Could allotment gardening in Europe provide a model to end Homelessness in America?

Typical allotment garden on Käferberg hill in Zürich, Switzerland

Typical allotment garden on Käferberg hill in Zürich, Switzerland

One of my Tiny House Living readers, Wayne, passed this onto me. A Kleingarten, or allotment gardening is similar to the community gardens you might find across America but have some significant differences.

The parcels typically range in size from 200 and 400 square meters each (2,100 to 4,300 square feet) and often include a structure (tiny house) for tool storage and shelter during visits. To provide  governance, member associations are formed to manage plot assignment and the collection of fees for leasing the land and common maintenance.

The land can be owned by a public, private or church entity and there can be several hundred gardens in one community. These were originally setup to help provide communities with a variety of benefits including providing those in need a place to grow food inexpensively.

It’s estimated that there are about three million individual allotment gardens across Europe today. The earliest allotment gardens mentioned in the Wikipedia article date back to the 1700’s and 1,800’s. You can read all about this on Wikipedia.org in English and in German.

We really should do something like this in America for people that need a little space to get back on their feet. I’ve written about this kind of idea before and small communities like this do exist in America, like Dignity Village, but they are often blocked by local governments and communities. I just can’t see how this kind of solution could be worse than the current situation.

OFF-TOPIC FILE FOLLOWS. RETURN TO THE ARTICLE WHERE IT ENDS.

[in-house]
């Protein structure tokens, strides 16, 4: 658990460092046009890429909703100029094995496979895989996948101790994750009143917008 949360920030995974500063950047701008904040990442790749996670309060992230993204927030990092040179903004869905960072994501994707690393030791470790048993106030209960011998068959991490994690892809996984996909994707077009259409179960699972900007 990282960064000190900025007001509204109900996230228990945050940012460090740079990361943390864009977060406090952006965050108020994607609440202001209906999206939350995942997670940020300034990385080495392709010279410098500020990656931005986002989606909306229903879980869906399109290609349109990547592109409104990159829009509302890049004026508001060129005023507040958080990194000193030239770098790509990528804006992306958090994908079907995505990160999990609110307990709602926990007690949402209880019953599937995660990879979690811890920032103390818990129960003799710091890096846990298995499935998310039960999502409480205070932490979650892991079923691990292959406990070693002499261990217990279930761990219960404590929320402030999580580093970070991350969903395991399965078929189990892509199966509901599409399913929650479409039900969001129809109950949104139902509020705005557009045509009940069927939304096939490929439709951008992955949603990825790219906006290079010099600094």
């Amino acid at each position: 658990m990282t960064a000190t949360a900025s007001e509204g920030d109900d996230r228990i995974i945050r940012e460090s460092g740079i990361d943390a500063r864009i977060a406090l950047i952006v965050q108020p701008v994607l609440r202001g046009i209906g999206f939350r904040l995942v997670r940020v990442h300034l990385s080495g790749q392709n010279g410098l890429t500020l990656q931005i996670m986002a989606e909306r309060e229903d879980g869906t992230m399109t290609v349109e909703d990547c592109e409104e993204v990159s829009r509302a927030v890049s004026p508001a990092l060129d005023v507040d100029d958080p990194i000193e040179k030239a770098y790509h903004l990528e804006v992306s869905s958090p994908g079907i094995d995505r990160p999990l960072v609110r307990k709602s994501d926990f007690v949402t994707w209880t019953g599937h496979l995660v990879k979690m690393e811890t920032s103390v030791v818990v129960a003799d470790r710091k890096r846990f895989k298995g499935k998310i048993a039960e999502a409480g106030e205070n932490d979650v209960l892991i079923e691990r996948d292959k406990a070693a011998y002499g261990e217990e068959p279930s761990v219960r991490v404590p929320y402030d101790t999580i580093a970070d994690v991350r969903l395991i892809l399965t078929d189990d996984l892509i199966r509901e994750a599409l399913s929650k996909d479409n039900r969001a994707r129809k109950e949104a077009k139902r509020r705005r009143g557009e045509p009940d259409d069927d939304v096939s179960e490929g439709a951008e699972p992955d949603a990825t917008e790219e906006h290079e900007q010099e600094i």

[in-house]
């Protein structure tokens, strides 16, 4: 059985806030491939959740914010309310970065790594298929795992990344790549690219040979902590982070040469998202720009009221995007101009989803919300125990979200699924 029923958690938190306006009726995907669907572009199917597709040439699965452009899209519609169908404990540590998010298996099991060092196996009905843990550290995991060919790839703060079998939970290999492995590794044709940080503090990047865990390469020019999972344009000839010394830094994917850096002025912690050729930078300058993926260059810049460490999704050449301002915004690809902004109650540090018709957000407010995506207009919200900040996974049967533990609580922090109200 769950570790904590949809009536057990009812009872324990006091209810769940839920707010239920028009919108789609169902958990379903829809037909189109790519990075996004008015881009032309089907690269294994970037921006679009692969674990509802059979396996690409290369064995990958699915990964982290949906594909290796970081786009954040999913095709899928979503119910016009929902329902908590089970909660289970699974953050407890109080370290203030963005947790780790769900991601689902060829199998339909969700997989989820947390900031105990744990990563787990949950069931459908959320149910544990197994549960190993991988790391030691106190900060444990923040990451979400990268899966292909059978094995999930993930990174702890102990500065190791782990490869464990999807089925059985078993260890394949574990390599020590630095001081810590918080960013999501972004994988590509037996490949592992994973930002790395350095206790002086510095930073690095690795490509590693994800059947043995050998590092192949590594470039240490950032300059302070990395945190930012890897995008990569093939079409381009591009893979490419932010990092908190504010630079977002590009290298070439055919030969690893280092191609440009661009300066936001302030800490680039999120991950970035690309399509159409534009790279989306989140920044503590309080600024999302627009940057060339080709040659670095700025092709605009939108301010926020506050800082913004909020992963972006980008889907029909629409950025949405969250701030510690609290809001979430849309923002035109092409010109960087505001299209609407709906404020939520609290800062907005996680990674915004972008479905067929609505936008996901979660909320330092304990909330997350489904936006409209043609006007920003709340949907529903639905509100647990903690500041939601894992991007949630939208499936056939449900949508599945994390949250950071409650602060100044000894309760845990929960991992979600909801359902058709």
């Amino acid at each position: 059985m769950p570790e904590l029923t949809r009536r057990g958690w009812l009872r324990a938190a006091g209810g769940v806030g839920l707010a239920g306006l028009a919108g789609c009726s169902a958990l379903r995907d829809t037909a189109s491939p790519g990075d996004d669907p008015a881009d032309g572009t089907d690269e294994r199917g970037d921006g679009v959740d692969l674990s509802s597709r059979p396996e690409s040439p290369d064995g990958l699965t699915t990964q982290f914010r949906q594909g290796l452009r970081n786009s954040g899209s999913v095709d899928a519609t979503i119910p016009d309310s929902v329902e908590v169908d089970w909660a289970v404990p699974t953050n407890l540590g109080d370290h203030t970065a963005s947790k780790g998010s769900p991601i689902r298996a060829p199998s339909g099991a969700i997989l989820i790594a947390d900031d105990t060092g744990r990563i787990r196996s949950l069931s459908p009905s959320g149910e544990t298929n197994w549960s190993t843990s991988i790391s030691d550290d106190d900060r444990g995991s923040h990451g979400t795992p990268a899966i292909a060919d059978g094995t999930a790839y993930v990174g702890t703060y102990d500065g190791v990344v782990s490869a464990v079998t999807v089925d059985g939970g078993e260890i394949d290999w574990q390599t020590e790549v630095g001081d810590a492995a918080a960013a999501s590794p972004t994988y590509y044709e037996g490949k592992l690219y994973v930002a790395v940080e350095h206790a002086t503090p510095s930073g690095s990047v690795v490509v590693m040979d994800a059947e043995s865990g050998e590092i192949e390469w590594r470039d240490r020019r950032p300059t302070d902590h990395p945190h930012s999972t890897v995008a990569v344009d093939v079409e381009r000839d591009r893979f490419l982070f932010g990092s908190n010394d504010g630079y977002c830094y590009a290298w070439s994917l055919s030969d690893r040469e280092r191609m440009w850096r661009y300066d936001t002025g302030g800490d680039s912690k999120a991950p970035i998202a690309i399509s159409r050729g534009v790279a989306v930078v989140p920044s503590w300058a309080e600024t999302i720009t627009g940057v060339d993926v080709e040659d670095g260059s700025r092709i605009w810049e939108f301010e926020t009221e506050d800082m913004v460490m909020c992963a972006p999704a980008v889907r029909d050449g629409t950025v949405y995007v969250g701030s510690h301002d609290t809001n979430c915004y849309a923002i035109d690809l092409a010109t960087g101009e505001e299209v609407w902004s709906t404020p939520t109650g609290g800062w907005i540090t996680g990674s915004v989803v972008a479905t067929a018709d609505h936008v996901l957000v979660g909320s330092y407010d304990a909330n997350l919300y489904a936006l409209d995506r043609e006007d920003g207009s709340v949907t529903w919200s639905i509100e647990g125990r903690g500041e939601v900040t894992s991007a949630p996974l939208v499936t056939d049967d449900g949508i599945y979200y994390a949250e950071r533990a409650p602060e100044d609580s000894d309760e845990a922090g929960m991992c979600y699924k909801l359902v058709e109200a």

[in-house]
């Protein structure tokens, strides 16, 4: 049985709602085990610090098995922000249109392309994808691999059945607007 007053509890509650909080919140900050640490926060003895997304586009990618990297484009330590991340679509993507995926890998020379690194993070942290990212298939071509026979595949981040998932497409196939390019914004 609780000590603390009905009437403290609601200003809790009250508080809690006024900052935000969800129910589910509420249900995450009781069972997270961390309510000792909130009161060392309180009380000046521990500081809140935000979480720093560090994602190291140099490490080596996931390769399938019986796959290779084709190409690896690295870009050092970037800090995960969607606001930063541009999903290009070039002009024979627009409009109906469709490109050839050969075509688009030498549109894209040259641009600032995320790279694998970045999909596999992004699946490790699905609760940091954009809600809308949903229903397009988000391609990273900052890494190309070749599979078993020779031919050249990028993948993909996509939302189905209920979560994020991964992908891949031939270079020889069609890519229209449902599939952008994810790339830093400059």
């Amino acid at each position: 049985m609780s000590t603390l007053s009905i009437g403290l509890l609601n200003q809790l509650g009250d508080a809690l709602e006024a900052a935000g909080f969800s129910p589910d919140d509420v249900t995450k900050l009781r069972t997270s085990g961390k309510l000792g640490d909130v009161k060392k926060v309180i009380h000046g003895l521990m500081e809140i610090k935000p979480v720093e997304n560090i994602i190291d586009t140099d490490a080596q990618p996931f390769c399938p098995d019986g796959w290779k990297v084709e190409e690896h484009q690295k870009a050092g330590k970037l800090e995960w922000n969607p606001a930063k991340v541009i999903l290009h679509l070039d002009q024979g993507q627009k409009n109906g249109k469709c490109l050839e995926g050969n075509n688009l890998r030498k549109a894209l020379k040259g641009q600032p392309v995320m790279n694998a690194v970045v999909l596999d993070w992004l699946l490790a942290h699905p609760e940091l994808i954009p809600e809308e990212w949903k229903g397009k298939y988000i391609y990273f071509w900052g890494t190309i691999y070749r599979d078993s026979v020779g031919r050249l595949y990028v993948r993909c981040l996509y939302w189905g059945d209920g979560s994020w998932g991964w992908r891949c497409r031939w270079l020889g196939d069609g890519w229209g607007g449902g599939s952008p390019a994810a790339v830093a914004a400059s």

Imagine self-governed groups setting up small sustainable villages like this on leased or donated land, growing their own food, taking pride in their life and work, and having a safe place to get back on their feet. The only real difference I’m suggesting is that the tiny homes in American allotment gardens should be habitable.

I would also go as far as to say they these should not be limited to those in severe need of housing but be made available for folks looking for a simpler lower cost life. In fact that would probably make the whole community function better by increasing the diversity of people living and gardening there. In fact not all the allotment gardeners would need to be residents but could still participate in the community.

I could continue to ramble on but I think you can now see that the sky is really the limit on positive benefits to our communities something like this could bring. I can hear the critics already arguing that low-cost communities like this could bring property values down farther and increase crime. I’d argue that our economy would recharge more quickly as more Americans became more productive, more self-reliant, and felt better about their life and future.

Wayne… thanks again for tipping me off to the Kleingarten.  Photo credit Wikipedia.

Update: Wayne just passed on this great website resource to me called Kleingartenverein Liebhartstal. (Also see the English translation.) It’s an example of one very successful allotment gardening association in Vienna, Austria.

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800px-WakenitzGärten

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